Gaston Motorcycle Werks builds a best-in-show CB550…
One of our favorite motorcycle events each year has become The Congregation Show in Charlotte, North Carolina, hosted by the good folks at Prism Supply and DicE Magazine. The show features both vintage cars and bikes, and takes place in an old Ford factory in the north part of the city, an industrial zone that’s quickly becoming a hub of innovation and creativity.
Of course, the 2020 show was canceled due to you-know-what, but we’re thrilled to showcase one of our favorite custom bikes from the 2019 Congregation Show, the 1974 Honda CB550 cafe racer you see here. It’s the work of Benjamin Segal and Jesse Hockman of North Carolina’s Gaston Motorcycle Werks.
Benjamin grew up in a small Southern California beach town and was out of the house and aback his first motorcycle by 18. He’s raced motocross, hare scramble, and mini road racing, and still takes his CB1000RR to track days. Back in 2010, he started GMW out of his one-car garage, where he’d been building bikes for Eastern Dirt Magazine, though the workshop didn’t stay there long:
“We now occupy a 4,600 sf. warehouse, which is where Jesse Hockman and I make the GMW magic happen. In our facility, we are able to do anything your heart desires.”
The CB550 you see here was intended to have combine classic café lines and modern electronics:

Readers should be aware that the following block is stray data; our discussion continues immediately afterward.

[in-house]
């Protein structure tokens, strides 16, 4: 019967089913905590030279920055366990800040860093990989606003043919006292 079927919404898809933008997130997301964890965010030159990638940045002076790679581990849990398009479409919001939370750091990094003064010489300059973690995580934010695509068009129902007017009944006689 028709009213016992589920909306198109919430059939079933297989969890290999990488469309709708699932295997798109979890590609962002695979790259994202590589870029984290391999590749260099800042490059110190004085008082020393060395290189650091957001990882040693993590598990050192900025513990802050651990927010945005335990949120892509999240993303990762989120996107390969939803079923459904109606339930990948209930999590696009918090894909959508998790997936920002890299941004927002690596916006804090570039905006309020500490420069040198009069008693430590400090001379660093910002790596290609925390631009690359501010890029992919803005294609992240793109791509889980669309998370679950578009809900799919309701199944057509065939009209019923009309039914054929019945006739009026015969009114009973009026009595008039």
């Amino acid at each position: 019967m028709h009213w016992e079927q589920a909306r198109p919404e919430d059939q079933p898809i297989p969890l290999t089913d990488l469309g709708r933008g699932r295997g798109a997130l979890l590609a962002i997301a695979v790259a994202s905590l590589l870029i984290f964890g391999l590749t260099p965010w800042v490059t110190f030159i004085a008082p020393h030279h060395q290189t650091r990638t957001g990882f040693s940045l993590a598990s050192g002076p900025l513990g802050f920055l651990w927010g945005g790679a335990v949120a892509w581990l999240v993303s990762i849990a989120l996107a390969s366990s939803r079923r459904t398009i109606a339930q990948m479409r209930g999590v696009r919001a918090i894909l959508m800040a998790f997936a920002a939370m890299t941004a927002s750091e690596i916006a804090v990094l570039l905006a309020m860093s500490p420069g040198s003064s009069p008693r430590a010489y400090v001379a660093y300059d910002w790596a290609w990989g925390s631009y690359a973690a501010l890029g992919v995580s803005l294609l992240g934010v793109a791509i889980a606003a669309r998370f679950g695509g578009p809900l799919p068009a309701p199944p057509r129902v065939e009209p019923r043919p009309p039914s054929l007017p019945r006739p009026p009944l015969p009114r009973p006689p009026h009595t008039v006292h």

“Can you say billet? We wanted the bike to draw you in, then as you look more closely, you see the attention to detail. No part was left unconsidered or untouched.”
From the an aesthetic standpoint, the bike is simply stunning. In fact, it won best in show and best in category at Cyclemania Charlotte in 2018. But the GMW boys wanted a bike that didn’t just show well, but rode well too — as evidenced by the intake/exhaust porting, three-angle valve job, and hand-laced wheels with modern Heidenau rubber:
“The bike pulls smoothly to the moon and loves to be ridden hard, WOT is this little CB’s happy place. It’s one of the strongest 550’s we’ve ridden so far.”
The bike was built for owner Blair Barwick, earning the nickname of “BBCB.” Benjamin and Jesse are especially proud of that relationship:
“Building a bike with a customer is like a marriage. You are forming an object/ machine and doing it with another person over an extended period… We are happy to be able to listen to what our customer was saying and translate his requests into what is truly a piece of rolling art.”
Below, we get more details on the build straight from Benjamin himself.
BBCB 550 Café Racer: Builder Interview
• Please tell us a bit about yourself, your history with motorcycles, and your workshop.